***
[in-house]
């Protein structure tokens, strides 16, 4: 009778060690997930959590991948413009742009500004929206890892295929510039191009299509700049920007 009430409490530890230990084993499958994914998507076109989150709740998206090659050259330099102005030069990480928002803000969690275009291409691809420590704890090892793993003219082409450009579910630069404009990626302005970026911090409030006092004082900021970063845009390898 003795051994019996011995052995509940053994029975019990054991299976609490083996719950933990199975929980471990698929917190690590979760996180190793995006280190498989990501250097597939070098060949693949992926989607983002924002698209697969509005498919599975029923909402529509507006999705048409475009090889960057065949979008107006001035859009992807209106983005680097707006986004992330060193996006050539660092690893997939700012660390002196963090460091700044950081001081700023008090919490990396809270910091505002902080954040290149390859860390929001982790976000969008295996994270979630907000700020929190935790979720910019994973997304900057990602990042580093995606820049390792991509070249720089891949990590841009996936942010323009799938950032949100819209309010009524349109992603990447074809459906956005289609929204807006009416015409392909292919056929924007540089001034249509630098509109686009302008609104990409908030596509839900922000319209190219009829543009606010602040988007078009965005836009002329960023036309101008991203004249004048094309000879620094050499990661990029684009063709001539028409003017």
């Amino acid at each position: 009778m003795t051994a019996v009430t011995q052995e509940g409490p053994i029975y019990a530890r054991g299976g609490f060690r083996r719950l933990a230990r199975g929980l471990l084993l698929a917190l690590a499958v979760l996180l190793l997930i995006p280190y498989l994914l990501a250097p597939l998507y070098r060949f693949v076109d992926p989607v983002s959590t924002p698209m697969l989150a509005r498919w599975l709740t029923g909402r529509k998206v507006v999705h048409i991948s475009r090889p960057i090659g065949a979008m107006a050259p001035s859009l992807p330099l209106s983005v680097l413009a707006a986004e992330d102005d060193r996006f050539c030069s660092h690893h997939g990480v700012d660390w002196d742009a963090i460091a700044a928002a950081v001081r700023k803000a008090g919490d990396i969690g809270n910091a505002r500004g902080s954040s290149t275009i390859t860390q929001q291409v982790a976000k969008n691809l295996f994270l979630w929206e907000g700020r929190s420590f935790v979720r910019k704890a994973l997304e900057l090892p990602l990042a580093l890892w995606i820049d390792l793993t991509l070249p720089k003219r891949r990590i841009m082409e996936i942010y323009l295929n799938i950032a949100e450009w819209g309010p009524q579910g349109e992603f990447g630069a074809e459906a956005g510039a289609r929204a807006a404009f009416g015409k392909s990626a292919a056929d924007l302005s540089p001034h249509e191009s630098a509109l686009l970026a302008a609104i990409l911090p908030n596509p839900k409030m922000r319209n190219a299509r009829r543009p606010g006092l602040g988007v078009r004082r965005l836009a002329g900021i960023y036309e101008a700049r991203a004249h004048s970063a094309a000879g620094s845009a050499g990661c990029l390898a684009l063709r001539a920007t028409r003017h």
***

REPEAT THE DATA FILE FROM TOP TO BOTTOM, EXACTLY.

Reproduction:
[in-house]
């Protein structure tokens, strides 16, 4: 009778060690997930959590991948413009742009500004929206890892295929510039191009299509700049920007 009430409490530890230990084993499958994914998507076109989150709740998206090659050259330099102005030069990480928002803000969690275009291409691809420590704890090892793993003219082409450009579910630069404009990626302005970026911090409030006092004082900021970063845009390898 003795051994019996011995052995509940053994029975019990054991299976609490083996719950933990199975929980471990698929917190690590979760996180190793995006280190498989990501250097597939070098060949693949992926989607983002924002698209697969509005498919599975029923909402529509507006999705048409475009090889960057065949979008107006001035859009992807209106983005680097707006986004992330060193996006050539660092690893997939700012660390002196963090460091700044950081001081700023008090919490990396809270910091505002902080954040290149390859860390929001982790976000969008295996994270979630907000700020929190935790979720910019994973997304900057990602990042580093995606820049390792991509070249720089891949990590841009996936942010323009799938950032949100819209309010009524349109992603990447074809459906956005289609929204807006009416015409392909292919056929924007540089001034249509630098509109686009302008609104990409908030596509839900922000319209190219009829543009606010602040988007078009965005836009002329960023036309101008991203004249004048094309000879620094050499990661990029684009063709001539028409003017």
């Amino acid at each position: 009778m003795t051994a019996v009430t011995q052995e509940g409490p053994i029975y019990a530890r054991g299976g609490f060690r083996r719950l933990a230990r199975g929980l471990l084993l698929a917190l690590a499958v979760l996180l190793l997930i995006p280190y498989l994914l990501a250097p597939l998507y070098r060949f693949v076109d992926p989607v983002s959590t924002p698209m697969l989150a509005r498919w599975l709740t029923g909402r529509k998206v507006v999705h048409i991948s475009r090889p960057i090659g065949a979008m107006a050259p001035s859009l992807p330099l209106s983005v680097l413009a707006a986004e992330d102005d060193r996006f050539c030069s660092h690893h997939g990480v700012d660390w002196d742009a963090i460091a700044a928002a950081v001081r700023k803000a008090g919490d990396i969690g809270n910091a505002r500004g902080s954040s290149t275009i390859t860390q929001q291409v982790a976000k969008n691809l295996f994270l979630w929206e907000g700020r929190s420590f935790v979720r910019k704890a994973l997304e900057l090892p990602l990042a580093l890892w995606i820049d390792l793993t991509l070249p720089k003219r891949r990590i841009m082409e996936i942010y323009l295929n799938i950032a949100e450009w819209g309010p009524q579910g349109e992603f990447g630069a074809e459906a956005g510039a289609r929204a807006a404009f009416g015409k392909s990626a292919a056929d924007l302005s540089p001034h249509e191009s630098a509109l686009l970026a302008a609104i990409l911090p908030n596509p839900k409030m922000r319209n190219a299509r009829r543009p606010g006092l602040g988007v078009r004082r965005l836009a002329g900021i960023y036309e101008a700049r991203a004249h004048s970063a094309a000879g620094s845009a050499g990661c990029l390898a684009l063709r001539a920007t028409r003017h």